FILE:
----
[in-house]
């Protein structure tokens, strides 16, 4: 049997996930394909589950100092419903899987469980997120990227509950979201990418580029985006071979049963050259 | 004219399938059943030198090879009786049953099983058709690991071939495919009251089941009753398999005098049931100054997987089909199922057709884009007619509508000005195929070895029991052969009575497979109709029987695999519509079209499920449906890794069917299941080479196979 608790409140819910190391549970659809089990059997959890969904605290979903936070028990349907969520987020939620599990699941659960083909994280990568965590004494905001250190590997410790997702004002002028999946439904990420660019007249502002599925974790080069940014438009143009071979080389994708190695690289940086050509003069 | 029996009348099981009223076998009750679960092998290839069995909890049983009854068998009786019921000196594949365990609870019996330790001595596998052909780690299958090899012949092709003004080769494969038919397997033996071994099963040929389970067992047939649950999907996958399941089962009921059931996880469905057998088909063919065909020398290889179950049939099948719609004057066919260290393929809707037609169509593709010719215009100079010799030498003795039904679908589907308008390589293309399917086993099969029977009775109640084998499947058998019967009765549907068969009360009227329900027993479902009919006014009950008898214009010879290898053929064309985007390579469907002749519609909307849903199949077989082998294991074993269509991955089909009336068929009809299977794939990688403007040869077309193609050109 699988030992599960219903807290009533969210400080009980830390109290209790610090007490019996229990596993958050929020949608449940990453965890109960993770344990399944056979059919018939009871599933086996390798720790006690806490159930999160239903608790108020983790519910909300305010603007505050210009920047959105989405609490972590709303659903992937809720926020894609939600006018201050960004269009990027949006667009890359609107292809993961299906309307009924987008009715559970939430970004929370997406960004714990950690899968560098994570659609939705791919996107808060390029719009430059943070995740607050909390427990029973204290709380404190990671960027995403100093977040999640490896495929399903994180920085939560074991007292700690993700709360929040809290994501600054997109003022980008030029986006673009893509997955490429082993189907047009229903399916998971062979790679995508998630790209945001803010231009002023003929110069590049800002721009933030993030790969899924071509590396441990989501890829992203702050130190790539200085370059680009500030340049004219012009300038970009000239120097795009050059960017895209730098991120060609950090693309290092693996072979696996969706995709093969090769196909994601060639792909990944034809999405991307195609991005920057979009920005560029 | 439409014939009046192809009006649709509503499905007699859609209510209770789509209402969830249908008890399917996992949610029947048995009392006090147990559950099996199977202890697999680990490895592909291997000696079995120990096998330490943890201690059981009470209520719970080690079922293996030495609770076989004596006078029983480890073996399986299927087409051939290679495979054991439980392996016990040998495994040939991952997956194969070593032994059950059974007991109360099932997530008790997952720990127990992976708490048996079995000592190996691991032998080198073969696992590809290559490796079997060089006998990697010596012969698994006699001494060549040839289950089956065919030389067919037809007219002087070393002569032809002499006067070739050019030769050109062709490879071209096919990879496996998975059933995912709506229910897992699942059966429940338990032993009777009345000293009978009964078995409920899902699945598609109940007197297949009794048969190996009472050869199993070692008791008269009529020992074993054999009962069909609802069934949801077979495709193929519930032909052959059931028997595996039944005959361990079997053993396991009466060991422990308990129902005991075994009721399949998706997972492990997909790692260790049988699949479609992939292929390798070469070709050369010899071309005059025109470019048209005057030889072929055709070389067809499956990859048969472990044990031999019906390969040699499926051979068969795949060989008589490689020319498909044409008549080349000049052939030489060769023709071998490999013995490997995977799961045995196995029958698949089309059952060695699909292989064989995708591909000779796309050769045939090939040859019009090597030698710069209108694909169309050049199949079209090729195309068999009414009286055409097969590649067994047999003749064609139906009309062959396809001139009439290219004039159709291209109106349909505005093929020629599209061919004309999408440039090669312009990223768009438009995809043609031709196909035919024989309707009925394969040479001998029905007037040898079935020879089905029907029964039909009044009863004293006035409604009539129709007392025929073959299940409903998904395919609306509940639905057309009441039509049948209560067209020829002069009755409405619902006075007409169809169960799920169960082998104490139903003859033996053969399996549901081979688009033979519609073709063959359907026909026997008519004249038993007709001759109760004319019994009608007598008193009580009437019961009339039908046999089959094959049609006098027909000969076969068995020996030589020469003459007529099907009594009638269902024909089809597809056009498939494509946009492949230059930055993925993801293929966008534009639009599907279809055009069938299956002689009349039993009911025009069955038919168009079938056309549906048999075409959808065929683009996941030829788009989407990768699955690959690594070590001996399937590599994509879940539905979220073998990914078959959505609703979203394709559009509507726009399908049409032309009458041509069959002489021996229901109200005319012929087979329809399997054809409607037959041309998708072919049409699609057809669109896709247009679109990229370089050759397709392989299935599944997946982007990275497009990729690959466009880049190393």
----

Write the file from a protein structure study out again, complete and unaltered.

[in-house]
């Protein structure tokens, strides 16, 4: 049997996930394909589950100092419903899987469980997120990227509950979201990418580029985006071979049963050259 | 004219399938059943030198090879009786049953099983058709690991071939495919009251089941009753398999005098049931100054997987089909199922057709884009007619509508000005195929070895029991052969009575497979109709029987695999519509079209499920449906890794069917299941080479196979 608790409140819910190391549970659809089990059997959890969904605290979903936070028990349907969520987020939620599990699941659960083909994280990568965590004494905001250190590997410790997702004002002028999946439904990420660019007249502002599925974790080069940014438009143009071979080389994708190695690289940086050509003069 | 029996009348099981009223076998009750679960092998290839069995909890049983009854068998009786019921000196594949365990609870019996330790001595596998052909780690299958090899012949092709003004080769494969038919397997033996071994099963040929389970067992047939649950999907996958399941089962009921059931996880469905057998088909063919065909020398290889179950049939099948719609004057066919260290393929809707037609169509593709010719215009100079010799030498003795039904679908589907308008390589293309399917086993099969029977009775109640084998499947058998019967009765549907068969009360009227329900027993479902009919006014009950008898214009010879290898053929064309985007390579469907002749519609909307849903199949077989082998294991074993269509991955089909009336068929009809299977794939990688403007040869077309193609050109 699988030992599960219903807290009533969210400080009980830390109290209790610090007490019996229990596993958050929020949608449940990453965890109960993770344990399944056979059919018939009871599933086996390798720790006690806490159930999160239903608790108020983790519910909300305010603007505050210009920047959105989405609490972590709303659903992937809720926020894609939600006018201050960004269009990027949006667009890359609107292809993961299906309307009924987008009715559970939430970004929370997406960004714990950690899968560098994570659609939705791919996107808060390029719009430059943070995740607050909390427990029973204290709380404190990671960027995403100093977040999640490896495929399903994180920085939560074991007292700690993700709360929040809290994501600054997109003022980008030029986006673009893509997955490429082993189907047009229903399916998971062979790679995508998630790209945001803010231009002023003929110069590049800002721009933030993030790969899924071509590396441990989501890829992203702050130190790539200085370059680009500030340049004219012009300038970009000239120097795009050059960017895209730098991120060609950090693309290092693996072979696996969706995709093969090769196909994601060639792909990944034809999405991307195609991005920057979009920005560029 | 439409014939009046192809009006649709509503499905007699859609209510209770789509209402969830249908008890399917996992949610029947048995009392006090147990559950099996199977202890697999680990490895592909291997000696079995120990096998330490943890201690059981009470209520719970080690079922293996030495609770076989004596006078029983480890073996399986299927087409051939290679495979054991439980392996016990040998495994040939991952997956194969070593032994059950059974007991109360099932997530008790997952720990127990992976708490048996079995000592190996691991032998080198073969696992590809290559490796079997060089006998990697010596012969698994006699001494060549040839289950089956065919030389067919037809007219002087070393002569032809002499006067070739050019030769050109062709490879071209096919990879496996998975059933995912709506229910897992699942059966429940338990032993009777009345000293009978009964078995409920899902699945598609109940007197297949009794048969190996009472050869199993070692008791008269009529020992074993054999009962069909609802069934949801077979495709193929519930032909052959059931028997595996039944005959361990079997053993396991009466060991422990308990129902005991075994009721399949998706997972492990997909790692260790049988699949479609992939292929390798070469070709050369010899071309005059025109470019048209005057030889072929055709070389067809499956990859048969472990044990031999019906390969040699499926051979068969795949060989008589490689020319498909044409008549080349000049052939030489060769023709071998490999013995490997995977799961045995196995029958698949089309059952060695699909292989064989995708591909000779796309050769045939090939040859019009090597030698710069209108694909169309050049199949079209090729195309068999009414009286055409097969590649067994047999003749064609139906009309062959396809001139009439290219004039159709291209109106349909505005093929020629599209061919004309999408440039090669312009990223768009438009995809043609031709196909035919024989309707009925394969040479001998029905007037040898079935020879089905029907029964039909009044009863004293006035409604009539129709007392025929073959299940409903998904395919609306509940639905057309009441039509049948209560067209020829002069009755409405619902006075007409169809169960799920169960082998104490139903003859033996053969399996549901081979688009033979519609073709063959359907026909026997008519004249038993007709001759109760004319019994009608007598008193009580009437019961009339039908046999089959094959049609006098027909000969076969068995020996030589020469003459007529099907009594009638269902024909089809597809056009498939494509946009492949230059930055993925993801293929966008534009639009599907279809055009069938299956002689009349039993009911025009069955038919168009079938056309549906048999075409959808065929683009996941030829788009989407990768699955690959690594070590001996399937590599994509879940539905979220073998990914078959959505609703979203394709559009509507726009399908049409032309009458041509069959002489021996229901109200005319012929087979329809399997054809409607037959041309998708072919049409699609057809669109896709247009679109990229370089050759397709392989299935599944997946982007990275497009990729690959466009880049190393």